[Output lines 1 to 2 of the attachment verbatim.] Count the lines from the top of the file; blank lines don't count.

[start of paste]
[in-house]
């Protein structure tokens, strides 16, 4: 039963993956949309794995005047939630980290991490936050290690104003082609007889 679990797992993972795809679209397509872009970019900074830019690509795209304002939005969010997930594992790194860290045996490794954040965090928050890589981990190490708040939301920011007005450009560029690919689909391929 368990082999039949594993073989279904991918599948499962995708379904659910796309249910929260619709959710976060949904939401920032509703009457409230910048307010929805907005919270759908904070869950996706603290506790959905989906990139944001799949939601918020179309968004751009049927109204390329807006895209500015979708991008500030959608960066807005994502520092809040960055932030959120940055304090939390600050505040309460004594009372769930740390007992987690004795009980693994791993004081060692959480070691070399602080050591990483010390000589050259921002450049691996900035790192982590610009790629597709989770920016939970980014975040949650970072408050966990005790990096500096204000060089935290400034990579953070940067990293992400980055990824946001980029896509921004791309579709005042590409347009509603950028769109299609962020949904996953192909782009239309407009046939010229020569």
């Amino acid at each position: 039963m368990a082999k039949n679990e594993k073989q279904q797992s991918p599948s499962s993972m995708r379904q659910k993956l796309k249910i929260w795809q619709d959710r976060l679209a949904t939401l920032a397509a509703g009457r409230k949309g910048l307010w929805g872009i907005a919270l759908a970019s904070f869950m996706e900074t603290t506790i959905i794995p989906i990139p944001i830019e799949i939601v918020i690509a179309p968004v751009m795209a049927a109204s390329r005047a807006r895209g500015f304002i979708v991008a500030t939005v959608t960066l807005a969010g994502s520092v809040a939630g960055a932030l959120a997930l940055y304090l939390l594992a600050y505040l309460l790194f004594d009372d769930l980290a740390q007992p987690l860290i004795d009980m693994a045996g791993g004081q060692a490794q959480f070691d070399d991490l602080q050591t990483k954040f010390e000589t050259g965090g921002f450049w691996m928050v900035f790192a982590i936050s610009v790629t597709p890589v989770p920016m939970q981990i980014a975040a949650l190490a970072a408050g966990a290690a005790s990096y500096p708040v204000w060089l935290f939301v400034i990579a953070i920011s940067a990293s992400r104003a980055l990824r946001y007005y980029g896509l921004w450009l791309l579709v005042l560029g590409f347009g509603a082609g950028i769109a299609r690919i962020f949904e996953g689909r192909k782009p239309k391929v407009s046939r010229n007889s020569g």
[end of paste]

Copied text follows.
[in-house]
């Protein structure tokens, strides 16, 4: 039963993956949309794995005047939630980290991490936050290690104003082609007889 679990797992993972795809679209397509872009970019900074830019690509795209304002939005969010997930594992790194860290045996490794954040965090928050890589981990190490708040939301920011007005450009560029690919689909391929 368990082999039949594993073989279904991918599948499962995708379904659910796309249910929260619709959710976060949904939401920032509703009457409230910048307010929805907005919270759908904070869950996706603290506790959905989906990139944001799949939601918020179309968004751009049927109204390329807006895209500015979708991008500030959608960066807005994502520092809040960055932030959120940055304090939390600050505040309460004594009372769930740390007992987690004795009980693994791993004081060692959480070691070399602080050591990483010390000589050259921002450049691996900035790192982590610009790629597709989770920016939970980014975040949650970072408050966990005790990096500096204000060089935290400034990579953070940067990293992400980055990824946001980029896509921004791309579709005042590409347009509603950028769109299609962020949904996953192909782009239309407009046939010229020569």